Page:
DCSIMG

Fylde landlord risked tenants’ lives

Rubbish in the stairwell of one of Neal Gilligan's properties in St Annes.

Rubbish in the stairwell of one of Neal Gilligan's properties in St Annes.

A JUDGE described the fire safety record of a Fylde landlord as “the worst case” she had ever seen.

Preston Crown Court heard how Neal Gilligan’s appalling upkeep of his seven properties was exposed when a fire broke out at one of the flats on Park Road, St Annes.

The fire service found dozens of life-threatening safety breaches as a result.

All seven of Gilligan’s St Annes flats – on Park Road, St Andrew’s Road South, Glen Eldon Road and All Saints Road – had “serious” issues which the landlord repeatedly failed to rectify, the court heard.

Fire alarms were switched off and damaged, extinguishers and emergency lighting were in poor condition and exits were blocked by boxes, old carpet, broken furniture and, in one case, a motorbike.

Joe Hart, prosecuting, told the court people were put at risk of death or serious injury as a result of the defendant’s failure to consider fire risk assessments in any of the premises.

Passing sentence Judge Susan Beech said she did not think she had ever seen anything as bad in terms of fire risks and photos taken by the fire service painted a “horrendous picture of “dilapidation and dangerousness”.

She added: “It is a miracle no-one was injured or put in harm’s way as a result of your failures. You showed a careless, if not wilful disregard for the safety and lives of your tenants, putting rental income before the safety of those whose rent you were only too keen to take. I am satisfied you simply wished to extract the maximum profit from the rent, rather than spend any money to ensure the safety of your tenants.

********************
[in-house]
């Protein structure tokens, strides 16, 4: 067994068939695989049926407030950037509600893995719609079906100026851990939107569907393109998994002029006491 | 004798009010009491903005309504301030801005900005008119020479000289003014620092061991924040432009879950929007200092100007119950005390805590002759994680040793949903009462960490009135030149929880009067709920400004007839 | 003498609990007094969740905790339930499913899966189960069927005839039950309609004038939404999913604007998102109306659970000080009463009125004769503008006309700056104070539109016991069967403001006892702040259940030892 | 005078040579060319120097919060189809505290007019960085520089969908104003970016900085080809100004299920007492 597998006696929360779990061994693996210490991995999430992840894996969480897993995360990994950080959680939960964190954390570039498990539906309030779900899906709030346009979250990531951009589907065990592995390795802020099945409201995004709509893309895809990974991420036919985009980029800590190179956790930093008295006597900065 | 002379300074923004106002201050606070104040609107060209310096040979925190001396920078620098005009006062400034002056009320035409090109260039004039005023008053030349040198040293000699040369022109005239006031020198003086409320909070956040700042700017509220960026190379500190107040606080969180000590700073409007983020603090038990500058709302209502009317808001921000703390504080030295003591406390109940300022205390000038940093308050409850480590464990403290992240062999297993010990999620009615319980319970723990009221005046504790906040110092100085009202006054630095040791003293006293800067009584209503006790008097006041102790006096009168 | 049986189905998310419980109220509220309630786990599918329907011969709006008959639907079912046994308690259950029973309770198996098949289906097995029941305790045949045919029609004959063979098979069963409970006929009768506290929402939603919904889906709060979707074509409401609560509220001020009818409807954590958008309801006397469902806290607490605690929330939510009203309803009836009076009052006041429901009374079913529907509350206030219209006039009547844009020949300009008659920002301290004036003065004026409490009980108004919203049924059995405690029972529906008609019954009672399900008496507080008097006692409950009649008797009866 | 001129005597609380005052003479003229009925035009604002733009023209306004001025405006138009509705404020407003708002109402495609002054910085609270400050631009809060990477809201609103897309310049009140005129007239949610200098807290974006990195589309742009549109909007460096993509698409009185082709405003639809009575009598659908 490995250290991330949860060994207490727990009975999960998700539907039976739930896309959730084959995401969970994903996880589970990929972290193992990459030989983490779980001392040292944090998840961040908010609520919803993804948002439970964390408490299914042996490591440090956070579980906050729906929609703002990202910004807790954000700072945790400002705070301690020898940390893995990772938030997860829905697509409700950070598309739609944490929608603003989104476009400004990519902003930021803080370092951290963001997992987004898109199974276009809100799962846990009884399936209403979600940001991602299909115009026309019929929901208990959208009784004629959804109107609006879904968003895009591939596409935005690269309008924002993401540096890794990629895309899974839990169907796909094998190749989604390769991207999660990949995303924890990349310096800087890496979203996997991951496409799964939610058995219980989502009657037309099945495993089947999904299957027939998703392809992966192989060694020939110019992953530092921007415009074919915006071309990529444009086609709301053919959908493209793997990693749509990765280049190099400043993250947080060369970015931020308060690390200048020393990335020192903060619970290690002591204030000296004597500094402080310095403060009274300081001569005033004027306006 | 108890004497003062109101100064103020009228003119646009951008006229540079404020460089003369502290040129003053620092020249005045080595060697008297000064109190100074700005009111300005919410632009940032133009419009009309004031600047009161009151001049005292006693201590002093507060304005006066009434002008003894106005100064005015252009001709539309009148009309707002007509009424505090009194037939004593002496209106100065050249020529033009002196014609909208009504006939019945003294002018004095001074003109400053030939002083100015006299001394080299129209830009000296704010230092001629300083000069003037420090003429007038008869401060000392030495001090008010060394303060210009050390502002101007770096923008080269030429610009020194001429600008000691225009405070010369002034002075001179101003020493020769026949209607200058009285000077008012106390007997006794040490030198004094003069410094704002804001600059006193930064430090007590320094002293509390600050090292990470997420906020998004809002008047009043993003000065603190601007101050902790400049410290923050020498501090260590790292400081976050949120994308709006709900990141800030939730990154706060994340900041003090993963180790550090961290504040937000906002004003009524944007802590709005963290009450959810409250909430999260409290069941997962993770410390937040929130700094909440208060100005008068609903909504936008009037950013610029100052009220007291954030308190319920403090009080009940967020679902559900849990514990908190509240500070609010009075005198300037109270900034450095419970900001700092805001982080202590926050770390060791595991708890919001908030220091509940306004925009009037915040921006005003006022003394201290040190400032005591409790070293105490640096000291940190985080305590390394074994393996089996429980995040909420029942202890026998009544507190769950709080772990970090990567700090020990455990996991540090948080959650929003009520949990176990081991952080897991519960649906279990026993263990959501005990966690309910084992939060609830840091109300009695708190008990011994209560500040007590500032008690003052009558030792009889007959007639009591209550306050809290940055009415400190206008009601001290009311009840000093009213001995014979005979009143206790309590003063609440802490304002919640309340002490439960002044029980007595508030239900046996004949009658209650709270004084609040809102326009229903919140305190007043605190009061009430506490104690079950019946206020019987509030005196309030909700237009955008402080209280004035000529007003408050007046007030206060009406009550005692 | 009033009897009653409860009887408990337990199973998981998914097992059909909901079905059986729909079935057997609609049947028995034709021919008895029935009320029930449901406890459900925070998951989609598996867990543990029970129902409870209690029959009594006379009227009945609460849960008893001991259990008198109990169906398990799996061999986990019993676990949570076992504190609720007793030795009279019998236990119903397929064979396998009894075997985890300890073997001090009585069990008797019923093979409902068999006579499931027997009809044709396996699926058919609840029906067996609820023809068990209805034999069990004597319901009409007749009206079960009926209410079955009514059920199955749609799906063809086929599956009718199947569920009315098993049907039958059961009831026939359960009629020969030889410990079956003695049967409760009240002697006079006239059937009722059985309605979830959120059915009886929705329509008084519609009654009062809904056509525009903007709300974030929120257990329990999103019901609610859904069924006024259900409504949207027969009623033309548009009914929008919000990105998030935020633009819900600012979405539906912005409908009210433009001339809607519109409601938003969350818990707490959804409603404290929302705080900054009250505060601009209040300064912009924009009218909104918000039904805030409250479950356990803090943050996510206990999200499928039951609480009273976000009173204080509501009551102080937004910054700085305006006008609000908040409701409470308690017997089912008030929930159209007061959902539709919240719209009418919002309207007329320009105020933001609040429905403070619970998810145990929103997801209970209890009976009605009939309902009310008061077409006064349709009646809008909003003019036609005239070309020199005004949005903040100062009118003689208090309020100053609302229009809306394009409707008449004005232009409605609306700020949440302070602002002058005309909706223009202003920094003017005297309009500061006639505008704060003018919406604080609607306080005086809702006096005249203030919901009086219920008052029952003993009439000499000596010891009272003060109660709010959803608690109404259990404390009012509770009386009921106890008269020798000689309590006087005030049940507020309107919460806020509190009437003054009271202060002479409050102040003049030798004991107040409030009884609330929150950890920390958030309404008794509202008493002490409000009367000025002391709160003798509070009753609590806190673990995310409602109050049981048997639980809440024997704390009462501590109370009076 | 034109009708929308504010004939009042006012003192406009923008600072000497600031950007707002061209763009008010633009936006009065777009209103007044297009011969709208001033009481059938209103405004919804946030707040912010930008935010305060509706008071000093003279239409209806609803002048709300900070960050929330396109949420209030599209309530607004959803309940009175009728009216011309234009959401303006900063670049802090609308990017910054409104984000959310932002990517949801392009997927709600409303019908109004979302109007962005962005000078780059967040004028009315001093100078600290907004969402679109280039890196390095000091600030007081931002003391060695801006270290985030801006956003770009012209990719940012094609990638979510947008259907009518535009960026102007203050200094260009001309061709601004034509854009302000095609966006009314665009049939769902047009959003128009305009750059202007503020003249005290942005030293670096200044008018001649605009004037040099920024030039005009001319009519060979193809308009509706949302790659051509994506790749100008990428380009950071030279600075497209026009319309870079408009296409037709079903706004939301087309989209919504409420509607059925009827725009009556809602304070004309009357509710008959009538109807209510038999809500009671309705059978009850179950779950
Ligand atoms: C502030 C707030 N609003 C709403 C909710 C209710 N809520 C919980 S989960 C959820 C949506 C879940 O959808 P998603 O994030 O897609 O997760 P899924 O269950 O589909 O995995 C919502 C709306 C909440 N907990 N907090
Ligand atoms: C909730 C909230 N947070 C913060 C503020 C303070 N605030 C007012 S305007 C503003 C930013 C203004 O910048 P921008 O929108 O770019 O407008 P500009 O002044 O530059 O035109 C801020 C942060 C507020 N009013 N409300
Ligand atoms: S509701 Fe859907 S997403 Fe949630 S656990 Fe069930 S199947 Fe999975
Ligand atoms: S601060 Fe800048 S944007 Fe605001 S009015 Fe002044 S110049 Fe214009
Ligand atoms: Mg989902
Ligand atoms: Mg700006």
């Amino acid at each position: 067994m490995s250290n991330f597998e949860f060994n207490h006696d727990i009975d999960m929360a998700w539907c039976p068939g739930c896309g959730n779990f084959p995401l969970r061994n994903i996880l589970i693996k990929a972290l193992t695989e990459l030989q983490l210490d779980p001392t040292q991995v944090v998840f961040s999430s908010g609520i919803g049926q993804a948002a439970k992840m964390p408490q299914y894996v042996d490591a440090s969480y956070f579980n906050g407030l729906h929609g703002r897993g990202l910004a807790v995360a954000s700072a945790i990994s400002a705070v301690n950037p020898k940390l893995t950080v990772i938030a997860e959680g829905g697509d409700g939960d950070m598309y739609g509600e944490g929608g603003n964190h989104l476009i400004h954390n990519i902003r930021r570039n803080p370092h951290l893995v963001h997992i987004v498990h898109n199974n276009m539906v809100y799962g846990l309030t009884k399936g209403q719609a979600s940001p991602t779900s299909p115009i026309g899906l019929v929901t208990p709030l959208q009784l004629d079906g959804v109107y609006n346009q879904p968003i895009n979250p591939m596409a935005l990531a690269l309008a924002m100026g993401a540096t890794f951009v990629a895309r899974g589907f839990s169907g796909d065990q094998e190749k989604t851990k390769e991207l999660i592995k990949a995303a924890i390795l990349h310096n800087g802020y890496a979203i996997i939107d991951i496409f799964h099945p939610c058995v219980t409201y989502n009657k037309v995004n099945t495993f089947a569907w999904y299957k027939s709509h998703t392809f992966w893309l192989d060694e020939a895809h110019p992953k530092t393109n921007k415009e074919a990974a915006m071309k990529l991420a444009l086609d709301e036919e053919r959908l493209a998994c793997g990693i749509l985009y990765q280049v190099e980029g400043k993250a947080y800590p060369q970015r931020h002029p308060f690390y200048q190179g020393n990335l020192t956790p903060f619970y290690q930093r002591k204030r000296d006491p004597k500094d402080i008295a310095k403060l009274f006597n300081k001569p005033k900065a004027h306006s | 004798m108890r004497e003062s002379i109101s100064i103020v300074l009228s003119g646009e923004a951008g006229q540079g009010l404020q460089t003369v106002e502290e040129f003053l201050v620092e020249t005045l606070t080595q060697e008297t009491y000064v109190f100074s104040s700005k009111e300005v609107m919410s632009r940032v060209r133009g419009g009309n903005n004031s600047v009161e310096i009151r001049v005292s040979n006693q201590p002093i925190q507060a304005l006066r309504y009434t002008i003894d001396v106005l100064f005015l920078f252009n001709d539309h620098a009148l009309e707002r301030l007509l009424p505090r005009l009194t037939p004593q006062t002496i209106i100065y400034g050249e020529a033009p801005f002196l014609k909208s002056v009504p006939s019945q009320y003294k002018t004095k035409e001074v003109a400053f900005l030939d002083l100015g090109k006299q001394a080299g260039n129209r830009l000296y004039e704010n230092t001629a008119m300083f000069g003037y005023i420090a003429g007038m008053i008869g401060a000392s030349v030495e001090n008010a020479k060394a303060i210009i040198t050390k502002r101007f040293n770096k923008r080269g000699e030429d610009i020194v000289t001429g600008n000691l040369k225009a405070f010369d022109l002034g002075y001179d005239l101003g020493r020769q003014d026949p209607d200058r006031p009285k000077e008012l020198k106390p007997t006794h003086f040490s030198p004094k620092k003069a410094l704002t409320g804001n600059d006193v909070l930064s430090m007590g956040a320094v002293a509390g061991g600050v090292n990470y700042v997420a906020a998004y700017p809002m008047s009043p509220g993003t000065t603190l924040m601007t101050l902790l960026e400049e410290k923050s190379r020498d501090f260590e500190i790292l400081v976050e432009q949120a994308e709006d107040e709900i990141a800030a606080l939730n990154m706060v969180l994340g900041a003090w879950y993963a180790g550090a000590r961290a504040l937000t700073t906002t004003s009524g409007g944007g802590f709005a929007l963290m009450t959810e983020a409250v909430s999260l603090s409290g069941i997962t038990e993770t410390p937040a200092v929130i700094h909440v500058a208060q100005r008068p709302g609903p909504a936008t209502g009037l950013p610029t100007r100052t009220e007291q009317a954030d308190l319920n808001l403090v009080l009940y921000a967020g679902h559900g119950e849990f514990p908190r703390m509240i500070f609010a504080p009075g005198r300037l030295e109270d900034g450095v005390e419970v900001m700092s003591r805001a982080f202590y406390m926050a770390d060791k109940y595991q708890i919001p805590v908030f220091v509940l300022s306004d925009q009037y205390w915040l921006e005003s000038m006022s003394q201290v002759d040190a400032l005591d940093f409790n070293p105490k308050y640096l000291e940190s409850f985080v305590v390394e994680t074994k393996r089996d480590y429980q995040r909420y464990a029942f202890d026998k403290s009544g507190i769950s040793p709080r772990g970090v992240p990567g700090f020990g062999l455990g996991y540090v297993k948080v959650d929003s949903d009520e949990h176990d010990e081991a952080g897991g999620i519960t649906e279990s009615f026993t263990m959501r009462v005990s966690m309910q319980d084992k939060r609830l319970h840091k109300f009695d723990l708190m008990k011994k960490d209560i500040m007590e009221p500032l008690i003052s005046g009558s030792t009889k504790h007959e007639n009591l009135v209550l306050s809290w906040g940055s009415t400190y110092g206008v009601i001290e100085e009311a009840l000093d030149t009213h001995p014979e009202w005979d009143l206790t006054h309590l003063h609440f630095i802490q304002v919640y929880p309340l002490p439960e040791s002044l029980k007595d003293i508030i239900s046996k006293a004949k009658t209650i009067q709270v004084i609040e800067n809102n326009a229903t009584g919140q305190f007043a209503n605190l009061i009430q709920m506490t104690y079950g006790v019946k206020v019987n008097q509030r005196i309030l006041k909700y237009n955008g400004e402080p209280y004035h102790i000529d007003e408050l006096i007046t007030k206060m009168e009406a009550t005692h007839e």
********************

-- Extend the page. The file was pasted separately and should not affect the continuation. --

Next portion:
“It is perhaps a blessing you are now bankrupt, because that will prevent you from being in a position where you can risk the lives of others in the future for financial gain.

“There is a need to send a clear message to others that disregard for
important safety precautions, either once or over a prolonged period, will not go unmarked or unpunished.”

Michael Hayton, defending, added: “A number of factors combined to ensure his attention to detail and ability to deal with the issues were not such that he would be able to keep the properties in an appropriate level of repair,”

Gilligan, of Gloucester Road, Lytham, was given a six month prison sentence, suspended for 18 months, with a six months long curfew to operate from 7pm to 7am.

He must pay £200 towards prosecution costs.

Today, Lancashire’s assistant chief fire officer Dave Russel warned Gilligan’s actions could have caused “multiple deaths”.

He added: “He made no attempt to comply with the law and this led to the issue of several enforcement and prohibition notices, ultimately leading to the prosecution case we see the outcome of here.

“There is no satisfaction in seeing Mr Gilligan fined for his failure to make his premises safe, but we are glad as a result of our actions the tragedy of what could so easily have been multiple fire deaths was prevented.”

 
 
 

Back to the top of the page